Wednesday, June 24, 2015

Chasing the toy rabbit

Sadly, but not surprisingly, I see massive moral confusion on the Confederate flag issue, including evangelical "leaders."

i) To begin with, politicians cynically exploit issues like the Confederate flat as a diversionary tactic to deflect attention away from real problems and real solutions–not to mention insoluble problems. It covers up real issues which politicians either won't solve or can't solve. 

It's striking how easily many voters allow themselves to be manipulated by decoys. A politician puts his fingers between his teeth and whistles. Having gotten their attention, he points them in a particular direction, and off they go, in lockstep, chasing the toy rabbit around the track. 

Suppose the Confederate flag is "taken down." Then people who supported that initiative will go home with a sense of accomplishment. But what did they really accomplish? Nothing. It changes absolutely nothing of consequence. 

ii) There's the fundamental distinction between what a person should do and what they should be permitted to do. A distinction between morality and legality. Between what you ought to do and what gov't ought to allow you to do. That's the difference between a free society and a police state. Between the Bill of Rights and a totalitarian regime. We need to resist the heckler's veto. 

iii) One of the complications is that some cemeteries, memorials, and historic sites are technically gov't property. Maintained by Federal, state, or municipal authorities. 

Unlike the cross, I don't think the Confederate flag, in itself, is with fighting for. And there are many contexts in which the Confederate flag isn't worth fighting for. However, the Constitutional right of private citizens to display the flag is worth fighting for. 

In addition, there are historic sites where the Confederate flag fits in (e.g. Magnolia cemetery in Chas, SC). 

iv) Although the Confederate flag is morally different from gay wedding cakes, it raises the same civil liberty issues. Freedom of dissent. 

v) Cemeteries are morally indiscriminating about who gets buried there. In the average cemetery, you will find the graves of very good people, very bad people, and morally middling people all mixed together.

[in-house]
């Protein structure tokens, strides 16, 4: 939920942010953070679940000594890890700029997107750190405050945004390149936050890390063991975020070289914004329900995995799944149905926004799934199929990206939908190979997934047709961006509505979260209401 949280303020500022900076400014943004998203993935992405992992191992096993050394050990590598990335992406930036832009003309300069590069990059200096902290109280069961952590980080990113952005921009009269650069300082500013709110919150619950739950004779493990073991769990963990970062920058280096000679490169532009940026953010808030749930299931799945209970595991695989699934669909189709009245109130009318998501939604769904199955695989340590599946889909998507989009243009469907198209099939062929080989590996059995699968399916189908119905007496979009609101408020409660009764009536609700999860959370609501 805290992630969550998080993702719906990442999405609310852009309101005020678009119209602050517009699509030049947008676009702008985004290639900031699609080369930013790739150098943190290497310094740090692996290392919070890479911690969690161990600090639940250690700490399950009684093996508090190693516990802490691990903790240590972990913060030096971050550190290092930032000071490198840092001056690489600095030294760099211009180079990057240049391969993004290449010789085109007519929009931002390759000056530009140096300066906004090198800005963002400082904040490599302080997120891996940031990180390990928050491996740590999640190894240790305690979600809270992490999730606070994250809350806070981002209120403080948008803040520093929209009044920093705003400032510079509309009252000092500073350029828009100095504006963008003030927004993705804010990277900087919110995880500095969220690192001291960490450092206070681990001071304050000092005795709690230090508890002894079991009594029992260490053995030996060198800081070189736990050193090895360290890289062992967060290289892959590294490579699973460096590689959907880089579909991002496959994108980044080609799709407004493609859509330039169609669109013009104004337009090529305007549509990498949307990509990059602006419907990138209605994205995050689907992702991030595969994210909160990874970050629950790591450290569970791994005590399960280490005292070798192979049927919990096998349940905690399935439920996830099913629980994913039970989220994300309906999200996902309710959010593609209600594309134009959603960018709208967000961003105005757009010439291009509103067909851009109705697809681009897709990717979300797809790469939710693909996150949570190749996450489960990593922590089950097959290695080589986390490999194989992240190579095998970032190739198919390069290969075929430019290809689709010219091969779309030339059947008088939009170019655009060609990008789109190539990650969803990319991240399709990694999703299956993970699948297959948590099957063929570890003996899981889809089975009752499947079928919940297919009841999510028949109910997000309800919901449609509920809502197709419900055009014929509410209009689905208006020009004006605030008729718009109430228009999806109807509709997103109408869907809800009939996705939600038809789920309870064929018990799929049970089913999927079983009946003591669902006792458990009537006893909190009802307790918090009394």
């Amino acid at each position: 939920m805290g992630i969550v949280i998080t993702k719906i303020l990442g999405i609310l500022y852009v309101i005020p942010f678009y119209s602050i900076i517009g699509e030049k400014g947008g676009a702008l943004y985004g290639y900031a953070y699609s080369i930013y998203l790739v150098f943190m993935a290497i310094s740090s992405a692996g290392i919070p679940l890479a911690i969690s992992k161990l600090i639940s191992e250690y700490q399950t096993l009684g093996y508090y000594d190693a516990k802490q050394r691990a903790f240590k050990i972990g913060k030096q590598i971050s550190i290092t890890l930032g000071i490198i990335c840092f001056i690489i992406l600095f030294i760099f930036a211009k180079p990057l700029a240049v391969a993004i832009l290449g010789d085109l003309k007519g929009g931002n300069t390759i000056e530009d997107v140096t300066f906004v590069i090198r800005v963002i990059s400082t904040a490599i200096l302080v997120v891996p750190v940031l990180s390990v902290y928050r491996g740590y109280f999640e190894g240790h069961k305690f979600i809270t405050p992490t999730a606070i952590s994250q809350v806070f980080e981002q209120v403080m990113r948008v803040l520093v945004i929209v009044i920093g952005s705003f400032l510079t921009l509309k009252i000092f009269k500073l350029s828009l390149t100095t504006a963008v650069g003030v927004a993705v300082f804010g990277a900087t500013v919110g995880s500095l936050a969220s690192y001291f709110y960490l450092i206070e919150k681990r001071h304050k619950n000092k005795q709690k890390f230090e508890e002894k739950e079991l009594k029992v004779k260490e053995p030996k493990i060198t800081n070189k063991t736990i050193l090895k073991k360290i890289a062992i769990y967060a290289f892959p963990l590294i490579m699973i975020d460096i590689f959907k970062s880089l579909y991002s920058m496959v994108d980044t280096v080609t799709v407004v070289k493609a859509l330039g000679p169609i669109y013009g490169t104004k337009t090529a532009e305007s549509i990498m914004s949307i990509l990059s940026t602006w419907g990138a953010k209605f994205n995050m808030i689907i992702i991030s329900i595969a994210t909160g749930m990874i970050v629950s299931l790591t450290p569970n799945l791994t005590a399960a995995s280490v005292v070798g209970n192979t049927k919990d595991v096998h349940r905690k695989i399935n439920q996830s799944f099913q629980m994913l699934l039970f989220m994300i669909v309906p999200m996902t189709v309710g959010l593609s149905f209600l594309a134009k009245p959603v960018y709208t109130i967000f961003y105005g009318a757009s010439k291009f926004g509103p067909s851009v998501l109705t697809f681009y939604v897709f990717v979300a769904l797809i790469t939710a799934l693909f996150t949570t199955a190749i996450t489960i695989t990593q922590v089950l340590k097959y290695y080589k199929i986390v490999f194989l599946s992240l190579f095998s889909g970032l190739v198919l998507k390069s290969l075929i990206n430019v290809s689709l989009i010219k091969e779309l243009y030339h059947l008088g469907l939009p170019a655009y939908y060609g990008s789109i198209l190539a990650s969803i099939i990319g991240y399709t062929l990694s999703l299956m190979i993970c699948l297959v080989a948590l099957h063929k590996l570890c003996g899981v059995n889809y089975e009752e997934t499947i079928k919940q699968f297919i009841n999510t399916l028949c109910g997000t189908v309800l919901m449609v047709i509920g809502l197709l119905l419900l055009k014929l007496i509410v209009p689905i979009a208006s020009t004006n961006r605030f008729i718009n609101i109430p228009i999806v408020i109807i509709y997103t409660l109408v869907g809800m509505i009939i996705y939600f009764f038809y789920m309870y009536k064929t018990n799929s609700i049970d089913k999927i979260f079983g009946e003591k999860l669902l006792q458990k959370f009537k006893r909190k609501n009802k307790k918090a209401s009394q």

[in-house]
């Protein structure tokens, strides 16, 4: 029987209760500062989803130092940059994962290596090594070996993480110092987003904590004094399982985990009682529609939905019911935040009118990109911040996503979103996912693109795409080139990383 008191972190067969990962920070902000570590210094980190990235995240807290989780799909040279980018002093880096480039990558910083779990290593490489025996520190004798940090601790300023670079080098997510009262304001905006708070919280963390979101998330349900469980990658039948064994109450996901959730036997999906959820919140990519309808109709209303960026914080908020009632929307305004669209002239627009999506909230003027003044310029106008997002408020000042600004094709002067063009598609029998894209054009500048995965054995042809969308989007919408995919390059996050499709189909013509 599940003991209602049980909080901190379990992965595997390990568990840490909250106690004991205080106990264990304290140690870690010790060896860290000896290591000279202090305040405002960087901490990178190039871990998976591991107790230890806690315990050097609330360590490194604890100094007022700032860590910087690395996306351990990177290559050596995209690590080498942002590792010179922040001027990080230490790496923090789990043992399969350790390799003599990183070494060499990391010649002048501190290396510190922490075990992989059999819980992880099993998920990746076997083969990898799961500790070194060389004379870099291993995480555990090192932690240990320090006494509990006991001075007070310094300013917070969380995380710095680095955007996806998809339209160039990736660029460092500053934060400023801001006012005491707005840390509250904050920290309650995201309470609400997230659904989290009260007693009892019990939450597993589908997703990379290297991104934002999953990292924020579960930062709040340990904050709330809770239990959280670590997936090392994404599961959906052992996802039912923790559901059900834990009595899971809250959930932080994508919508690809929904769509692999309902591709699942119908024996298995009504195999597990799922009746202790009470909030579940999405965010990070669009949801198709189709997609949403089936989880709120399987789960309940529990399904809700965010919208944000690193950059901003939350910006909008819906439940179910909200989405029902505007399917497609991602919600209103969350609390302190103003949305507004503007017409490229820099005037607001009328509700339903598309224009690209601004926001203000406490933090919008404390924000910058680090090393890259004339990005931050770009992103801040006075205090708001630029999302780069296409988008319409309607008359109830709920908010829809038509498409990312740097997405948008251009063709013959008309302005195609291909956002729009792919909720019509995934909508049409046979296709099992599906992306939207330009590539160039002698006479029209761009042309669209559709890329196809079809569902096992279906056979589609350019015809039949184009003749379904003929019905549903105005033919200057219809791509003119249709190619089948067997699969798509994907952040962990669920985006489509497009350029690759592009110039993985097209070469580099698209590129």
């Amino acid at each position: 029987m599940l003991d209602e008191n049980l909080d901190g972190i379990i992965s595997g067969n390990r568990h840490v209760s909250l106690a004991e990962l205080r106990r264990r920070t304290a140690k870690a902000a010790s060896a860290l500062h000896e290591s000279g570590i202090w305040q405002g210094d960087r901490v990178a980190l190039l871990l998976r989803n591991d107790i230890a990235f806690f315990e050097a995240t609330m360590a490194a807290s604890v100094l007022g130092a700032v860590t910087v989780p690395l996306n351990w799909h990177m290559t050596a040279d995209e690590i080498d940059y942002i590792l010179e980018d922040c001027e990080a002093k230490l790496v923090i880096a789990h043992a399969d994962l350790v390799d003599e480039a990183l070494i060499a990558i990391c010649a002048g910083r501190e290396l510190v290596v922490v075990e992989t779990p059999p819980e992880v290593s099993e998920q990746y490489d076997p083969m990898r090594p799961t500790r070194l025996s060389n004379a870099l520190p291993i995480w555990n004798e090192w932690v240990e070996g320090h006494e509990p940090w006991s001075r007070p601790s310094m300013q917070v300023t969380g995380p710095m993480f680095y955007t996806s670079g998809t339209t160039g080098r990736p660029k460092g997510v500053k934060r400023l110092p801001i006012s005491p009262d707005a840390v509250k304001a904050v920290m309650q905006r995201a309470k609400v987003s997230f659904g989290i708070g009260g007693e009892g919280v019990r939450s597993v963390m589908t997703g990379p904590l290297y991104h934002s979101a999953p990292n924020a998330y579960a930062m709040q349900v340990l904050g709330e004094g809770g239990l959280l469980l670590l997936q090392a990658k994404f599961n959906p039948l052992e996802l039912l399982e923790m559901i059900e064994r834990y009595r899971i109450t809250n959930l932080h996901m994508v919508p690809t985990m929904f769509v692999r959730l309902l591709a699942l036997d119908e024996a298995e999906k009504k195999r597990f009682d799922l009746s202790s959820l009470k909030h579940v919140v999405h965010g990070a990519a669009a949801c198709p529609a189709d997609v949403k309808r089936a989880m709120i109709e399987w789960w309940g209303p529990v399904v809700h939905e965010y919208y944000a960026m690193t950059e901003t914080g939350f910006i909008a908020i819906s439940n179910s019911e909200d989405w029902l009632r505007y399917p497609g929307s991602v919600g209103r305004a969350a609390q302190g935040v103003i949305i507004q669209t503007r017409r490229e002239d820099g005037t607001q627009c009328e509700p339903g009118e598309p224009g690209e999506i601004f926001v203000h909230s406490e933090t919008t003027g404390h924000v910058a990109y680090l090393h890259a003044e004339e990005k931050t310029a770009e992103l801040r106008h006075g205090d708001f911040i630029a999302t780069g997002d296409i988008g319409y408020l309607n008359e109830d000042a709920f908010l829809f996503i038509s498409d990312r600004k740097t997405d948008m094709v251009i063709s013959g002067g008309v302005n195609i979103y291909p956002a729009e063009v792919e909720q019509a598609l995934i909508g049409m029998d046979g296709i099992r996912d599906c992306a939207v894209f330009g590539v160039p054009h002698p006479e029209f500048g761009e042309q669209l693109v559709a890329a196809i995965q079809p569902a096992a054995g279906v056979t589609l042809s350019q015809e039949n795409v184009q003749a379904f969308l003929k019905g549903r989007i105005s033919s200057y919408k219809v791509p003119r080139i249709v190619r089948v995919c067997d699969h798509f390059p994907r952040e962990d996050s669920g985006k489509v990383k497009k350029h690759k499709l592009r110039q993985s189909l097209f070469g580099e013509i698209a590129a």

Should we pave over cemeteries which contain Confederate graves? If so, why stop there? 

What about monuments and historical sites honoring or commemorating Founding Fathers like Washington and Jefferson. They were slaveholders. Should we demolish Mount Vernon, Monticello, the Jefferson Memorial, the Washington Monument, the University of Virginia? 

Ted Kennedy is buried at Arlington National Cemetery. He's as morally odious as any Confederate. Harry Blackmun is buried at Arlington National Cemetery. He's as morally odious as any Confederate. 

vi) Not only do Klansmen fly the Confederate flag, they also indulge in cross-burning. Should the cross be classified as symbolic hate-speech? Remember, speech includes nonverbal communication. Crusaders who sacked Constantinople marched under the cross. 

Should we ban the cross from Arlington National Cemetery because some people find that symbol offensive?

What about the Star of David? If Muslims find that offensive, should we remove it from Jewish graves at Arlington National Cemetery? 

vii) A symbol is intended to send a message. But the viewer controls how he will respond to the message. A viewer can disregard the message. A viewer can ridicule the message. A symbol has no inherent power. It is only powerful to the degree that we empower it, to the degree that we allow it to wield power over us. 

It's like what Paul said about meat sacrificed to idols. There's a circular dynamic in which something that's essentially unimportant acquires importance if we act as thought it's important. 

1 comment:

  1. Excellent recent posts (esp. the one above re: Moore). I've said some similar things in a recent post:

    Ultimately, I take the symbolic power of the flag a tad more seriously than you do, and that's because I care about America's self-presentation moving forward. I make a distinction between backward-looking objects, e.g. monuments, memorials, and museums, and identity-heralding objects such as flags that, when flown on state grounds, are instances of forward-looking announcements. The issue isn't that important in any event, IMO.